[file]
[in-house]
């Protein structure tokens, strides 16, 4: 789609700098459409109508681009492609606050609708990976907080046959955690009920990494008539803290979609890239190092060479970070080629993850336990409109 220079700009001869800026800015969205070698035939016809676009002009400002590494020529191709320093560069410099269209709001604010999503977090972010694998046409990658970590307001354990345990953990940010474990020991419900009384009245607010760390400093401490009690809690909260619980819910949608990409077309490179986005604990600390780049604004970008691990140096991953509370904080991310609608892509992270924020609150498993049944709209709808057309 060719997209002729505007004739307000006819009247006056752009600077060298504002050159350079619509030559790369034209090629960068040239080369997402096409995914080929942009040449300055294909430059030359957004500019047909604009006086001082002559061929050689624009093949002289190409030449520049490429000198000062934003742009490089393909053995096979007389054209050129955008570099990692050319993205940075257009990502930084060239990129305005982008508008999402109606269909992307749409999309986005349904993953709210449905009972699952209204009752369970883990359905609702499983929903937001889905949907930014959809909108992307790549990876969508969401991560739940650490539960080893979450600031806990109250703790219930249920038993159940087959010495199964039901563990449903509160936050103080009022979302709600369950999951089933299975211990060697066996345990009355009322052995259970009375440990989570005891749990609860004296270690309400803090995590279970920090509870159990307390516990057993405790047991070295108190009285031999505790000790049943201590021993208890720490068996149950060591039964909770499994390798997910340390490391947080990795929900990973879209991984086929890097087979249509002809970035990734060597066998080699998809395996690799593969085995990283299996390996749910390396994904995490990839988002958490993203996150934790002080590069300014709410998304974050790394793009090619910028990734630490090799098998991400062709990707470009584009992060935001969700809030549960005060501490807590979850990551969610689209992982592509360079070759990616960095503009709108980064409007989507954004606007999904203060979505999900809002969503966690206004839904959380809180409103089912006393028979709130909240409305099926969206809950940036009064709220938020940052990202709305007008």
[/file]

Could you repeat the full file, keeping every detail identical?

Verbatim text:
[in-house]
């Protein structure tokens, strides 16, 4: 789609700098459409109508681009492609606050609708990976907080046959955690009920990494008539803290979609890239190092060479970070080629993850336990409109 220079700009001869800026800015969205070698035939016809676009002009400002590494020529191709320093560069410099269209709001604010999503977090972010694998046409990658970590307001354990345990953990940010474990020991419900009384009245607010760390400093401490009690809690909260619980819910949608990409077309490179986005604990600390780049604004970008691990140096991953509370904080991310609608892509992270924020609150498993049944709209709808057309 060719997209002729505007004739307000006819009247006056752009600077060298504002050159350079619509030559790369034209090629960068040239080369997402096409995914080929942009040449300055294909430059030359957004500019047909604009006086001082002559061929050689624009093949002289190409030449520049490429000198000062934003742009490089393909053995096979007389054209050129955008570099990692050319993205940075257009990502930084060239990129305005982008508008999402109606269909992307749409999309986005349904993953709210449905009972699952209204009752369970883990359905609702499983929903937001889905949907930014959809909108992307790549990876969508969401991560739940650490539960080893979450600031806990109250703790219930249920038993159940087959010495199964039901563990449903509160936050103080009022979302709600369950999951089933299975211990060697066996345990009355009322052995259970009375440990989570005891749990609860004296270690309400803090995590279970920090509870159990307390516990057993405790047991070295108190009285031999505790000790049943201590021993208890720490068996149950060591039964909770499994390798997910340390490391947080990795929900990973879209991984086929890097087979249509002809970035990734060597066998080699998809395996690799593969085995990283299996390996749910390396994904995490990839988002958490993203996150934790002080590069300014709410998304974050790394793009090619910028990734630490090799098998991400062709990707470009584009992060935001969700809030549960005060501490807590979850990551969610689209992982592509360079070759990616960095503009709108980064409007989507954004606007999904203060979505999900809002969503966690206004839904959380809180409103089912006393028979709130909240409305099926969206809950940036009064709220938020940052990202709305007008």